When Tomorrow Starts Without Me

When tomorrow starts without me, 
And I’m not there to see;
The sun will rise and find your eyes
All filled with tears for me

I wish so much you wouldn’t cry 
The way you did today,
I know how much you loved me,
As much as I love you, 
And each time that you think of me
I know you’ll miss me too.

But when tomorrow starts without me,
please try to understand 
That an angel came and called my name
And petted me with her hand.

She said my place was ready, 
In Heaven far above, 
And that I’d have to leave behind
All those I dearly love. 

But,as I turned to heel away, 
A tear fell from my eye, 
For all my life I never thought 
That I would have to die. 

I had so much to live for, 
So many sits and downs to do,
It seemed almost impossible, 
That I was leaving you. 

I thought about our lives together,
I know you must be sad, 
I thought of all the love we shared, 
And all the fun we had. 

Remember when I’d nudge your hand,
And poke you with my nose?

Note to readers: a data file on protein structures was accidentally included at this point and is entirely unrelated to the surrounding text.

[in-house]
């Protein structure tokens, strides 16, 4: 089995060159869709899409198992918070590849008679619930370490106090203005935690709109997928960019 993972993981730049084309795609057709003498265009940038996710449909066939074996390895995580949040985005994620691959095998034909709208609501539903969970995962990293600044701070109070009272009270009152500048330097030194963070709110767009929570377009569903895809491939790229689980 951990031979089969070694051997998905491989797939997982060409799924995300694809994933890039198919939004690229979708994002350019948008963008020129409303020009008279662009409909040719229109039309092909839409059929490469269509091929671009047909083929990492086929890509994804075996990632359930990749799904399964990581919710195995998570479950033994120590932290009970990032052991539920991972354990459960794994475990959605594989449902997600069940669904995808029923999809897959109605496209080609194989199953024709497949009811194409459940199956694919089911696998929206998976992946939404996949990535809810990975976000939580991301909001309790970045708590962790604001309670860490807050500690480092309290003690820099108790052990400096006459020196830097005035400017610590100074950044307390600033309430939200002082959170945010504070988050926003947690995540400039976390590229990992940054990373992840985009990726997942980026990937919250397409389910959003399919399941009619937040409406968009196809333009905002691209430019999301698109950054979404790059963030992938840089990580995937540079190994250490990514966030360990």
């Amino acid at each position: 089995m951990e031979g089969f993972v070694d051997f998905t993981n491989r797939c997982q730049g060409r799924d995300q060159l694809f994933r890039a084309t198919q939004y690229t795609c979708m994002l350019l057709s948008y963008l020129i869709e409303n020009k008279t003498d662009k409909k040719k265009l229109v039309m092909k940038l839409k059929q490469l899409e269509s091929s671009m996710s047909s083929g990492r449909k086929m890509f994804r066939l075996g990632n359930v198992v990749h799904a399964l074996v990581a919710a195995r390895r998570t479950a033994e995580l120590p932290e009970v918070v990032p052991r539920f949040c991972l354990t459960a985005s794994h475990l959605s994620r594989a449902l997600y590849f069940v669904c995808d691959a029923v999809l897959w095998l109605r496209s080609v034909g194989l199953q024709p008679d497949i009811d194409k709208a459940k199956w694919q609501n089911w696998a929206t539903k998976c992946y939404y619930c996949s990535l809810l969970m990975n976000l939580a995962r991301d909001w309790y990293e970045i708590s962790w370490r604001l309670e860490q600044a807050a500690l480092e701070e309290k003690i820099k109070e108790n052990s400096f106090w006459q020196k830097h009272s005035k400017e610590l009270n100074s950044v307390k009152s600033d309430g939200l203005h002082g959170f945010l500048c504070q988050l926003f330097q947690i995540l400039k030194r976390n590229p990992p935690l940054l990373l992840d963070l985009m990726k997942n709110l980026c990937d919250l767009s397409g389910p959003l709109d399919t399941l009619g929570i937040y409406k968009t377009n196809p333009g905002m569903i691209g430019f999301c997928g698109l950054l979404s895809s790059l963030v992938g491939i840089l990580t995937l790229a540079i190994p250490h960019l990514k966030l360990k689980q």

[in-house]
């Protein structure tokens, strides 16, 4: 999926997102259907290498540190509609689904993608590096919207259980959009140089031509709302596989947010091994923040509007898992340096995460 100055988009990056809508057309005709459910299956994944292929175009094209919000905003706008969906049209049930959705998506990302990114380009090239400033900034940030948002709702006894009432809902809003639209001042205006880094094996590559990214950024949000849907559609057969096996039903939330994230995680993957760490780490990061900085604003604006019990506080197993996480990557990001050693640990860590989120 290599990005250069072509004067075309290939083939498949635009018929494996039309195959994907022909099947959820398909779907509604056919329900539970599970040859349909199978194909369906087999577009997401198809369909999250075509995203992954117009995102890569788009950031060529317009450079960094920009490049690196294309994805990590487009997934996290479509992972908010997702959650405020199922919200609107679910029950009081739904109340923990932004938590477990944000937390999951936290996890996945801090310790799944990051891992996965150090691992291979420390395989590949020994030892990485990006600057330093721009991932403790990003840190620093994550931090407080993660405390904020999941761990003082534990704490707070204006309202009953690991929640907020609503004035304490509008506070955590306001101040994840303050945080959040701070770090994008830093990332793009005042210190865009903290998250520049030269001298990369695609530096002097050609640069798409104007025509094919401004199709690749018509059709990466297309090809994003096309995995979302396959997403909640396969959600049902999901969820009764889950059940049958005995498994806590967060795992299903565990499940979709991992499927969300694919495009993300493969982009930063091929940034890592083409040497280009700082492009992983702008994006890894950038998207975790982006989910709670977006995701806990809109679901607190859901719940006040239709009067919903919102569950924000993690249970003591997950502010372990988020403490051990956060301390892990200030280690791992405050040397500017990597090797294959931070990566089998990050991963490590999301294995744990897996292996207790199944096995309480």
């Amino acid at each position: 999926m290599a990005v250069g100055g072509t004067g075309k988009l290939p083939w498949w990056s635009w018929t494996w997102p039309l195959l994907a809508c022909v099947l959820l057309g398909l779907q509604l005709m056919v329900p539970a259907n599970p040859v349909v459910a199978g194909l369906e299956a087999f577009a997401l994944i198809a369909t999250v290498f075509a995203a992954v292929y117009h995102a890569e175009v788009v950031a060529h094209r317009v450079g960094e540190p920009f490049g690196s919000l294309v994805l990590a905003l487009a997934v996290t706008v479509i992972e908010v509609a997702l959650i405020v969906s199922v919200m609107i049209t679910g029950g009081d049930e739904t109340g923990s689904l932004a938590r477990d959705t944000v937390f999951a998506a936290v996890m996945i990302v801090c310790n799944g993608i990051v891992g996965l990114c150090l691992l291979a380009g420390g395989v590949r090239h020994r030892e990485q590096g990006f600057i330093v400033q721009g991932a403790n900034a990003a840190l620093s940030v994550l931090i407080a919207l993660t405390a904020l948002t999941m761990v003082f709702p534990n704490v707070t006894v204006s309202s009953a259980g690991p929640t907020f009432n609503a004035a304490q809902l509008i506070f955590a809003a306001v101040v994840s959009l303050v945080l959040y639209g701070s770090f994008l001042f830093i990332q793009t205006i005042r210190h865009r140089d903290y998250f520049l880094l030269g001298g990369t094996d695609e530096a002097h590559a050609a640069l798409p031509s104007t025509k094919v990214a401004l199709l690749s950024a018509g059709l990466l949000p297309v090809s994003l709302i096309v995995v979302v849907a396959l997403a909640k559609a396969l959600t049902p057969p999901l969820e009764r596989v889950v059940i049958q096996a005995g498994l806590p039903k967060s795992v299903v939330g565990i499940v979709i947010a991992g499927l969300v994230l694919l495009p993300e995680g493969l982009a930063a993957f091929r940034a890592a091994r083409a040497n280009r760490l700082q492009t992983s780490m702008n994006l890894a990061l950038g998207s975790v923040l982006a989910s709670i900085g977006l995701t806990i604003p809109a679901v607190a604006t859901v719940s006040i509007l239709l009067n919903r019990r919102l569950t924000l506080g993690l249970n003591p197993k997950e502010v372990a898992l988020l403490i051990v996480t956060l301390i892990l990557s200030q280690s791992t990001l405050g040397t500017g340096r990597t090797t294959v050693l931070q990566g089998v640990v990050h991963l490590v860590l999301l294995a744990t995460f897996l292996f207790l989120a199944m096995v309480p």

The frisbee I would gladly chase,
The bad guy,I’d “bark and hold” 

If I could relive yesterday,
Just even for awhile, 
I’d wag my tail and kiss you,
Just so I could see you smile. 

But then I fully realized, 
That this could never be 
For emptiness and memories 
Will take the place of me. 

And when I thought of treats and toys 
I might miss come tomorrow,
I thought of you and when I did, 
My dog-heart filled with sorrow. 

But when I walked through Heaven’s gate;
And felt so much at home; 
As God looked down and smiled at me,
From His beautiful throne. 

He said,”This is eternity”, 
And now we welcome you, 
Today your life on earth is past, 
But here is starts anew. 

I promise no tomorrow, 
But today will always last; 
For you see,each days’ the same, 
There’s no longing for the past. 

Now you have been so faithful